A key part of the success that Visual Studio has enjoyed is the robust ecosystem created by third-party component vendors. While Microsoft has done a great job of adding features to Visual Studio, there are limits to what it can provide. The tools in the box just cannot be all things to all people, and this is where the ecosystem plays an enormously important role in filling niches both large and small. In some cases, the products from the component partners guide feature development for Visual Studio itself, with Microsoft including components from partners in Visual Studio, even if only in the form of trial or cut-down versions. This is how Dotfuscator (by PreEmptive Software) ended up included in past versions of Visual Studio.
I got the opportunity to talk to representatives from a number of the most prolific component vendors about what they are doing to make things better and easier for Visual Studio developers. Here is a breakdown on what we can expect from each of them now that Visual Studio 2012 is out of the gate:
Of the companies covered here, Aspose is the only one I could not reach for comment in time for inclusion in this article, but it still bears mentioning. The reason I feel this way is that, time and time again, Aspose is the answer I hear from experienced developers when asked for recommendations for how to handle file format challenges, especially when it comes to dynamic generation of PDF files. The tagline for the company is “Your file format experts.” PDF files are so popular because running Office on a server is just not the best idea historically, but Aspose also offers tools for Office file formats without requiring office applications like Word or Excel to be installed on the server.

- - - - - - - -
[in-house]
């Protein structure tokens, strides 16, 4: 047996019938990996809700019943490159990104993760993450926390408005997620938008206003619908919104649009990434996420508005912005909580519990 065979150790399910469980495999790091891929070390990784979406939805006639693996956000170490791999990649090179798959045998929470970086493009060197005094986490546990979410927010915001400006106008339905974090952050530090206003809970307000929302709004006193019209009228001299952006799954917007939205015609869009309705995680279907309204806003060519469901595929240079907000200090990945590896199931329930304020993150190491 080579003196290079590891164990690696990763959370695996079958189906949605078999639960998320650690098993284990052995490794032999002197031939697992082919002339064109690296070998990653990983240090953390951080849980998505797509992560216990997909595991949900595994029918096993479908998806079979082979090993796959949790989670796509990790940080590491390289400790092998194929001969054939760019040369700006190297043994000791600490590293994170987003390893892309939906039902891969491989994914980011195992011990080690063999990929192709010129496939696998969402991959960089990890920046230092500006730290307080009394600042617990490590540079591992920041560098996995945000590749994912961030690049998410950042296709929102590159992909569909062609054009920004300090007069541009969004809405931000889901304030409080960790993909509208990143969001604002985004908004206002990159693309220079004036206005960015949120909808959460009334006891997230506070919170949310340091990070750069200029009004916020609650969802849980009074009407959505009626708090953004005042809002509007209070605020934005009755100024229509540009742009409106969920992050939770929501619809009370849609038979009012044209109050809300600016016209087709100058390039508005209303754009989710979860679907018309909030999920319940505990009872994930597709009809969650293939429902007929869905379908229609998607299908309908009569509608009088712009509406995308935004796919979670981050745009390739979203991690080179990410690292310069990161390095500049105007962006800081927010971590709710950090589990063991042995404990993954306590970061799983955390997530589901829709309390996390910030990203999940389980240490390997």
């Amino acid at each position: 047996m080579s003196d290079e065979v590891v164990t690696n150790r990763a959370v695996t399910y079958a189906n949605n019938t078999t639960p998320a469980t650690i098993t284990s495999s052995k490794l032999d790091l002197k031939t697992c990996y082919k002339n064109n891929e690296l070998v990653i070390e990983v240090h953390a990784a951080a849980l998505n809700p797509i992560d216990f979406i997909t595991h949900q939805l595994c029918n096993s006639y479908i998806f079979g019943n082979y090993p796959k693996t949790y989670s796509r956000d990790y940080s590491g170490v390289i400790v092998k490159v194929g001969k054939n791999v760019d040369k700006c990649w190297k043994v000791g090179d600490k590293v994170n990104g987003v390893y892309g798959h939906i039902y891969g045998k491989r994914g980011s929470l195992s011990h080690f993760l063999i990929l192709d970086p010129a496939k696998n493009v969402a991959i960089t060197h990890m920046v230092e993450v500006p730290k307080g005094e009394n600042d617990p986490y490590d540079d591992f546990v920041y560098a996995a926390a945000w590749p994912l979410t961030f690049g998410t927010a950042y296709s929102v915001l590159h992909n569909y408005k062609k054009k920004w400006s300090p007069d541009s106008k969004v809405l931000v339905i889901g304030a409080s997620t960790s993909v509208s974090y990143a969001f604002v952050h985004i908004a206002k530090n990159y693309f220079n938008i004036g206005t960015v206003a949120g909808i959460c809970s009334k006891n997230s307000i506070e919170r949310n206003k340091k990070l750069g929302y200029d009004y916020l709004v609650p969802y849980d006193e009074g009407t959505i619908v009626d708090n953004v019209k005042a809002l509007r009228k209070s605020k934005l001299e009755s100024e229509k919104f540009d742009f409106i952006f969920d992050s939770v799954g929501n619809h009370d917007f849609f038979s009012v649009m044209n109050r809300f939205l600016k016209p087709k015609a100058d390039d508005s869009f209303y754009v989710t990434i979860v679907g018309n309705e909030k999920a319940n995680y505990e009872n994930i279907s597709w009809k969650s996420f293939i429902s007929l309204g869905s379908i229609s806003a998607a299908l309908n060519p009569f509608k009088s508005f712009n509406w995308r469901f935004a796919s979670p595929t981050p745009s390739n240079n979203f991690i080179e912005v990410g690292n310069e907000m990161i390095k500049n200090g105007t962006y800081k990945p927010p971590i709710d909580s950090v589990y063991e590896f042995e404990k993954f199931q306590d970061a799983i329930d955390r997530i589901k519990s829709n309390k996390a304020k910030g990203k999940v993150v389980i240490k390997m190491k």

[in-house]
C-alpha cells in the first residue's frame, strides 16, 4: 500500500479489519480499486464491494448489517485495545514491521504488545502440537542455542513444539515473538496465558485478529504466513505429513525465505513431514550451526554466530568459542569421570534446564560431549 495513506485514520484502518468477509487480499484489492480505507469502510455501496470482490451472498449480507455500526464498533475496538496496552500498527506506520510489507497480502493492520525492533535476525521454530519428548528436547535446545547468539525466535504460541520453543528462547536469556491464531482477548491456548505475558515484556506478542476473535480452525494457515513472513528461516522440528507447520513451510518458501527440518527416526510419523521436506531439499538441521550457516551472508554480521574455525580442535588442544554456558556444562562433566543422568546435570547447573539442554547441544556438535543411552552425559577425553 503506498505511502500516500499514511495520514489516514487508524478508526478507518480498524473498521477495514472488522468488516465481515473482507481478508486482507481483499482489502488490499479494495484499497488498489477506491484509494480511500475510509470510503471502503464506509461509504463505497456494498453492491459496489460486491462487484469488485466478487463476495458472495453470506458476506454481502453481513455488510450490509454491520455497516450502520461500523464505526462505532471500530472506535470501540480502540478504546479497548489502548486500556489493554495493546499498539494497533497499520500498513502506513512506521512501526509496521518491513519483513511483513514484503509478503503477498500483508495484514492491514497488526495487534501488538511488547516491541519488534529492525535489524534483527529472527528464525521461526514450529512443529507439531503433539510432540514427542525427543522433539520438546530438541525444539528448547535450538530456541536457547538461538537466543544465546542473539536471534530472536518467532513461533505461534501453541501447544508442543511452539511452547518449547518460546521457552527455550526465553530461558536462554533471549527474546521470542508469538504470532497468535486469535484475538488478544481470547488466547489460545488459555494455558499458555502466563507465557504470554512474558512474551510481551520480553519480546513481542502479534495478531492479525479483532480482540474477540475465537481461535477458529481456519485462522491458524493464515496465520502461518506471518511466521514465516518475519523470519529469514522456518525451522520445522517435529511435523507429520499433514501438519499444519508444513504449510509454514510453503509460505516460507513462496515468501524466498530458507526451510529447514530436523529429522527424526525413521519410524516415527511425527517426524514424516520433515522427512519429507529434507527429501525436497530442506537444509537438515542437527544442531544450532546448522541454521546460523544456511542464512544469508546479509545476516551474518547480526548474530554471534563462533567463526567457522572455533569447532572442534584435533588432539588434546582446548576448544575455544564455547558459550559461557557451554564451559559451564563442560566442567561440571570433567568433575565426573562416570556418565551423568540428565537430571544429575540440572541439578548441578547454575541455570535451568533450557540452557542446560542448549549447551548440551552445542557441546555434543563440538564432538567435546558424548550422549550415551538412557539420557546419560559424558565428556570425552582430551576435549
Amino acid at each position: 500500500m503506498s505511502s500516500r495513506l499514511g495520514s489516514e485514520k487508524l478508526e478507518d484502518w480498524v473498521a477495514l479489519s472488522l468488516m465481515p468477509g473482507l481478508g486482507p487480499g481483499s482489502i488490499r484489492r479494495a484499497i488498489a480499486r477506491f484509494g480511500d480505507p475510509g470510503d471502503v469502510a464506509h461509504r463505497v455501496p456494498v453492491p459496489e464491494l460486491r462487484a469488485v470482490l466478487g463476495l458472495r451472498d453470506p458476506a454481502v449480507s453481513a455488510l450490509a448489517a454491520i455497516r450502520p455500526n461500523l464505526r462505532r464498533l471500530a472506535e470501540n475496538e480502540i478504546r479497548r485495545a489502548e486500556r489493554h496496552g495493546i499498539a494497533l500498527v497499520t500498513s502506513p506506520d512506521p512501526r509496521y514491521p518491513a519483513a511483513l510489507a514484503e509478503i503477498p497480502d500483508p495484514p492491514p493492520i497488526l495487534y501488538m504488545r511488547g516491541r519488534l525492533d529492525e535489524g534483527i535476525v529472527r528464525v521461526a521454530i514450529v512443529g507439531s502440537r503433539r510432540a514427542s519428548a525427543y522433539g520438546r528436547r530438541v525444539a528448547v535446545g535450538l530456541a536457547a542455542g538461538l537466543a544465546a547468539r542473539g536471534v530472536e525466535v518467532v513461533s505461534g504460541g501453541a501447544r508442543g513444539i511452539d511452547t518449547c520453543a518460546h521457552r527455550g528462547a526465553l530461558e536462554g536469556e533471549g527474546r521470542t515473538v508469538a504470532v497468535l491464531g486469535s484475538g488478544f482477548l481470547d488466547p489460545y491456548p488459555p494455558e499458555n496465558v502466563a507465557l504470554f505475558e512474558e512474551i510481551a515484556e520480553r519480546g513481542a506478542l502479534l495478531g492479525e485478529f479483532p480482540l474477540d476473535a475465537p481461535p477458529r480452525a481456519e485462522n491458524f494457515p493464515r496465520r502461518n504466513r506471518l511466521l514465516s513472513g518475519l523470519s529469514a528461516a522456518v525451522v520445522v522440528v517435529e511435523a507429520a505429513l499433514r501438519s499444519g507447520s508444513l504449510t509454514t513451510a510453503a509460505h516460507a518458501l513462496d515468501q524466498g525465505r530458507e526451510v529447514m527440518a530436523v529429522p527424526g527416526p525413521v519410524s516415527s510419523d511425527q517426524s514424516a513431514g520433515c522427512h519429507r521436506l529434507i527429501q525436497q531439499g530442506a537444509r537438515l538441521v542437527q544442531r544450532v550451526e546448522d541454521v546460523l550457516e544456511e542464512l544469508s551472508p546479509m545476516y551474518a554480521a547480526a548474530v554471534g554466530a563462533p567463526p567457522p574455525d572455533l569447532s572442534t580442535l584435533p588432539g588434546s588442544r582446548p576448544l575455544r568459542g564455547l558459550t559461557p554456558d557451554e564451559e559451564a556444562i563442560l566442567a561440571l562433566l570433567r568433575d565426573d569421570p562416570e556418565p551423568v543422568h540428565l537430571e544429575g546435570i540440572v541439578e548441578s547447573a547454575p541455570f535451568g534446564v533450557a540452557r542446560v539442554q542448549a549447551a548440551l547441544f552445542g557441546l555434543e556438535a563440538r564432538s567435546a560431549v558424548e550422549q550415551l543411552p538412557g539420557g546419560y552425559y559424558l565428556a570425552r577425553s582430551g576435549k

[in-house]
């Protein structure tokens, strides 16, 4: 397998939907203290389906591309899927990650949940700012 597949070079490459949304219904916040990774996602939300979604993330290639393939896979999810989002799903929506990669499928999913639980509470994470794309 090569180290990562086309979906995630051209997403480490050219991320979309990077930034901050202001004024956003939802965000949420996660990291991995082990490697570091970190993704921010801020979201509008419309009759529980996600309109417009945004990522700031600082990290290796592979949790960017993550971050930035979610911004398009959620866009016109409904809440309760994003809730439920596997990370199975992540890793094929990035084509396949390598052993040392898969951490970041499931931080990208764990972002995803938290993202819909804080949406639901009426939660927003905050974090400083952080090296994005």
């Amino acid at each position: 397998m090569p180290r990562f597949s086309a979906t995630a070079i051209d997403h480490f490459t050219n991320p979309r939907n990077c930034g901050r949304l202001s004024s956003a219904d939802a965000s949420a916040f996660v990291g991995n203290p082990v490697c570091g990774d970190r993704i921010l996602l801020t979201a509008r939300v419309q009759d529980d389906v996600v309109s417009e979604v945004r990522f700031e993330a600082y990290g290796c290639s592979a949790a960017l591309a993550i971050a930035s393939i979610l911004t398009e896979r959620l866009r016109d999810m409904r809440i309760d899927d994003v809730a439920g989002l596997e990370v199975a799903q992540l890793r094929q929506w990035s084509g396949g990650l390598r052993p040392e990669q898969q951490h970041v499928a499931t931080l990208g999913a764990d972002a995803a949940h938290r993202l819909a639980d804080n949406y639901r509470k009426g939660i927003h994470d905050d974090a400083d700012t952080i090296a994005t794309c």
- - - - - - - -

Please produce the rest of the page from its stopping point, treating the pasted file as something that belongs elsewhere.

ComponentArt specializes in providing all kinds of graphical data representation components for all Visual Studio 2012 application types with the various flavors of its Data Visualization suite. The company sees the sea change that Windows 8 is bringing as a huge opportunity. In talking to the company’s president and CEO, Miljan Braticevic, he cited the projected 400 million Windows 8 deployments by the end of 2013 mentioned earlier in the article.
GrapeCity has recently acquired ComponentOne and is doing business going forward in most of the world using the ComponentOne name, but it is selling the combined product lines. From talking to lead developer evangelist Russ Fustino, I learned that Windows 8 factors high in the latest versions of its products. It has also done a great deal in leveraging jQuery to enhance MVC and other Web projects. Its MVC Tools include implementations of Wijmo and its 40 UI widgets.
Fustino said the goal is to let users “easily develop a consistent look and feel across [their] entire application. Start by using the six professionally designed themes included with Wijmo. Optionally, choose from over 30 themes from the jQuery UI project, or use ThemeRoller from jQuery UI to create your own custom theme.”